Reflux, Heartburn and GERD. It’s Not In The Mind, It’s In The Muscle.

Dietary changes don’t always have the desired effect, when it comes to treating hernias. Switch your focus on tools that can help reduce the weakness of muscles around the hiatus canal.

Reflux, Heartburn and GERD. It’s Not In The Mind, It’s In The Muscle.

Reflux causes heartburn, a feeling of something stuck in the chest, excess saliva and phlegm and more. It affects 10 to 20% of the otherwise-fit population but is poorly understood by many: both its cause and its treatment options.

The first thing is that you know your body better than anyone else, if you experience these symptoms then they are real – don’t let anybody persuade you that they are not. The reflux may already be doing harm to the soft tissues in your upper oesophagus.

A Hiatal Hernia – The Common Cause Of Acid Reflux

The most common cause of reflux (or GERD, Gastroesophageal Reflux Disease) is a sliding hiatal hernia. In normal conditions your stomach is positioned below the diaphragm (hiatus), in your stomach cavity, and the valve at its neck allows food and drink to enter your stomach. Think of this as a one-way trapdoor. If the muscle of the diaphragm is weakened or ruptured (hernia), the neck of your stomach can sometimes slide up into the chest cavity allowing its contents to reflux into the oesophagus and up towards your mouth.

There is a temptation when you experience this reflux to think that it is the food and drink that you consumed that caused the problem. Changes in what you eat or drink are widely discussed. Dietary changes may help, but what effect do they have on the real problem: the hernia?

Treatment Methods For Hernias

Published NHS guidelines have, until now, restricted treatment advice to three phases. The first is to improve lifestyle: lose weight, drink less alcohol, raise the head of your bed and don’t go to bed too soon after eating – all sensible stuff. The second stage is the most commonly deployed: medication.

Proton Pump Inhibitor (PPI) drugs are prescribed to reduce the effect of the reflux. They make the stomach acids less corrosive but unfortunately, they make them a little less effective at extracting all the necessary nutrients from your food too; research it, and you will find that the reduced take-up of some essential minerals is a contributor to osteoporosis. The third option is surgical intervention that most people feel must remain a final choice if all else fails.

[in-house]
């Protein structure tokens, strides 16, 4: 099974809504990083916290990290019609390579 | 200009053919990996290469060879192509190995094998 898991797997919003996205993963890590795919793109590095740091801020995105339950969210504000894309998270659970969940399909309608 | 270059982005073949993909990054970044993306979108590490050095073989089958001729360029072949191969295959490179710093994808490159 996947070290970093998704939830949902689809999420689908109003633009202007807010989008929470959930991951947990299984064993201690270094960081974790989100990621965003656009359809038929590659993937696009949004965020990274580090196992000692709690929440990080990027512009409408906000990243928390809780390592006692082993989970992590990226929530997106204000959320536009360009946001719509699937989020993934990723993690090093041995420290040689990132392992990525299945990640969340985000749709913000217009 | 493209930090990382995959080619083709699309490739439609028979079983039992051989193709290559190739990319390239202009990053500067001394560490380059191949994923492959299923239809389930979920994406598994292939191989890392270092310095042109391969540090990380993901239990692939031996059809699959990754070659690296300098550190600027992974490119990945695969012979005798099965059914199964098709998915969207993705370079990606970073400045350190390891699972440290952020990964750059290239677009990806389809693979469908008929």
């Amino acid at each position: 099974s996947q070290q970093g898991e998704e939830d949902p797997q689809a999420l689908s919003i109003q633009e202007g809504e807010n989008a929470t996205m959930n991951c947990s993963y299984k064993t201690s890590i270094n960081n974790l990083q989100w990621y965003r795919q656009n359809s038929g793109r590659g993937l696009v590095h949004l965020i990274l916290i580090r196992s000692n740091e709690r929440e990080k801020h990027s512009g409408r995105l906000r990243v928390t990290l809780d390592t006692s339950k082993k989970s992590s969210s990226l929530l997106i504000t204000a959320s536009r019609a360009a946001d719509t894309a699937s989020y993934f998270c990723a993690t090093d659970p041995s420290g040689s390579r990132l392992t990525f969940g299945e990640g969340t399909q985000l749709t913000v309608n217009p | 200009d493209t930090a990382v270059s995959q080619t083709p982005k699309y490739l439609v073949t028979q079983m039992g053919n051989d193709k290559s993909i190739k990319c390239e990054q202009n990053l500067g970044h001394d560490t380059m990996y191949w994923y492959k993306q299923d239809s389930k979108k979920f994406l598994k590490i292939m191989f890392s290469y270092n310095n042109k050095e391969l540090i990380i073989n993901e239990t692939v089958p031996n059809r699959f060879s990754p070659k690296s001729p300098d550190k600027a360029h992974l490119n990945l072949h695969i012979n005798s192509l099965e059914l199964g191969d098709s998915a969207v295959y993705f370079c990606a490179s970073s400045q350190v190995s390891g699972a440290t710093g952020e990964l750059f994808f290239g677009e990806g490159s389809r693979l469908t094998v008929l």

You may be wondering what any of the above treatments have to do with repairing a muscle weakness – and you’d be right.

There is now a NICE- and NHS-recognised treatment that acts on rebuilding the affected muscle and its command and control systems, but this is only very recent news, why? The reason lies in the way that we see muscle exercise and rehabilitation.

When our favourite footballer injures a muscle, he reports to the training ground for exercises designed to rebuild that muscle (they seldom recommend a diet change!). He carries out this training by doing what he is told and using his brain to flex the affected muscles, using his so-called voluntary systems.

The same is not true of the lower part of our oesophagus, the muscles around the hiatus canal and many others in the swallowing system;our involuntary processes operate these. Until someone invented a tool that made it easy to reach these organs, and to stimulate and rejuvenate the nerve systems that carry messages from the muscles to the brain and back again, you could not exercise these muscles.

IQoro® is a simple hand-held training device that you use for just 1½ minutes per day to train all the muscles and neurological pathways involved in the swallowing process, including those that need to be rebuilt in your hiatus hernia. The National Institute for Health and Care Excellence just issued a briefing entitled “MIB 176: IQoro for hiatus hernia” which was a result of a two-year process of NICE experts reviewing scientific evidence alongside eminent expert commentators employed in the NHS.

IQoro is a CE-marked, Class 1 Medical Device, not yet available on prescription in the UK but currently used by much more than 10 000 people. At the IQoro website you can read more about your condition, the device itself, how to use it and how to purchase it. Read patient stories there too, including Jane from High Wycombe. Asked if she would recommend IQoro to someone with the same difficulties, she says: “Absolutely! Training is simple, it takes a couple of minutes per day and you can avoid medicines. It might sound like a cliché, but I have got my life back again thanks to IQoro.”

Start your journey to hernia relief at\ .

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For all enquires contact or telephone 020 396 607 23 .

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